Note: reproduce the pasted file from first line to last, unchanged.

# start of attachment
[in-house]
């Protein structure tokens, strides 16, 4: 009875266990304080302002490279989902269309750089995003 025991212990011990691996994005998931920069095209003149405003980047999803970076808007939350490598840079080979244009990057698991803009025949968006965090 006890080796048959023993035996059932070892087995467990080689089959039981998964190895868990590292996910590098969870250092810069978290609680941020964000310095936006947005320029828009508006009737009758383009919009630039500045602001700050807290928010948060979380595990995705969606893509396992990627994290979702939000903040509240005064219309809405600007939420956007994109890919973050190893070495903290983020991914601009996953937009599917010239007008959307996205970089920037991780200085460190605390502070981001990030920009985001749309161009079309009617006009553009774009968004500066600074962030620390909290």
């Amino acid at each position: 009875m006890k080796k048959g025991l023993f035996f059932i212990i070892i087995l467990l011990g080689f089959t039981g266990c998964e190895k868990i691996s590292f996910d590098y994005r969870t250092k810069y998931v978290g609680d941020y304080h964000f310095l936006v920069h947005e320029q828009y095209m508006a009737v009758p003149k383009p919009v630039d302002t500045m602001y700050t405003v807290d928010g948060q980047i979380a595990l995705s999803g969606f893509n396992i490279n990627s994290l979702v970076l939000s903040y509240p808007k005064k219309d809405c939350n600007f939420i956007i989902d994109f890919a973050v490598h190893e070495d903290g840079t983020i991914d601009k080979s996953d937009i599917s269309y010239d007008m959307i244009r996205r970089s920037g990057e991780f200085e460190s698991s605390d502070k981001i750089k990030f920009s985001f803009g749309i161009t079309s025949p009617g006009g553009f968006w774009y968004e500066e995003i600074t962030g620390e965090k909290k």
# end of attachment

[in-house]
């Protein structure tokens, strides 16, 4: 009875266990304080302002490279989902269309750089995003 025991212990011990691996994005998931920069095209003149405003980047999803970076808007939350490598840079080979244009990057698991803009025949968006965090 006890080796048959023993035996059932070892087995467990080689089959039981998964190895868990590292996910590098969870250092810069978290609680941020964000310095936006947005320029828009508006009737009758383009919009630039500045602001700050807290928010948060979380595990995705969606893509396992990627994290979702939000903040509240005064219309809405600007939420956007994109890919973050190893070495903290983020991914601009996953937009599917010239007008959307996205970089920037991780200085460190605390502070981001990030920009985001749309161009079309009617006009553009774009968004500066600074962030620390909290």
């Amino acid at each position: 009875m006890k080796k048959g025991l023993f035996f059932i212990i070892i087995l467990l011990g080689f089959t039981g266990c998964e190895k868990i691996s590292f996910d590098y994005r969870t250092k810069y998931v978290g609680d941020y304080h964000f310095l936006v920069h947005e320029q828009y095209m508006a009737v009758p003149k383009p919009v630039d302002t500045m602001y700050t405003v807290d928010g948060q980047i979380a595990l995705s999803g969606f893509n396992i490279n990627s994290l979702v970076l939000s903040y509240p808007k005064k219309d809405c939350n600007f939420i956007i989902d994109f890919a973050v490598h190893e070495d903290g840079t983020i991914d601009k080979s996953d937009i599917s269309y010239d007008m959307i244009r996205r970089s920037g990057e991780f200085e460190s698991s605390d502070k981001i750089k990030f920009s985001f803009g749309i161009t079309s025949p009617g006009g553009f968006w774009y968004e500066e995003i600074t962030g620390e965090k909290k």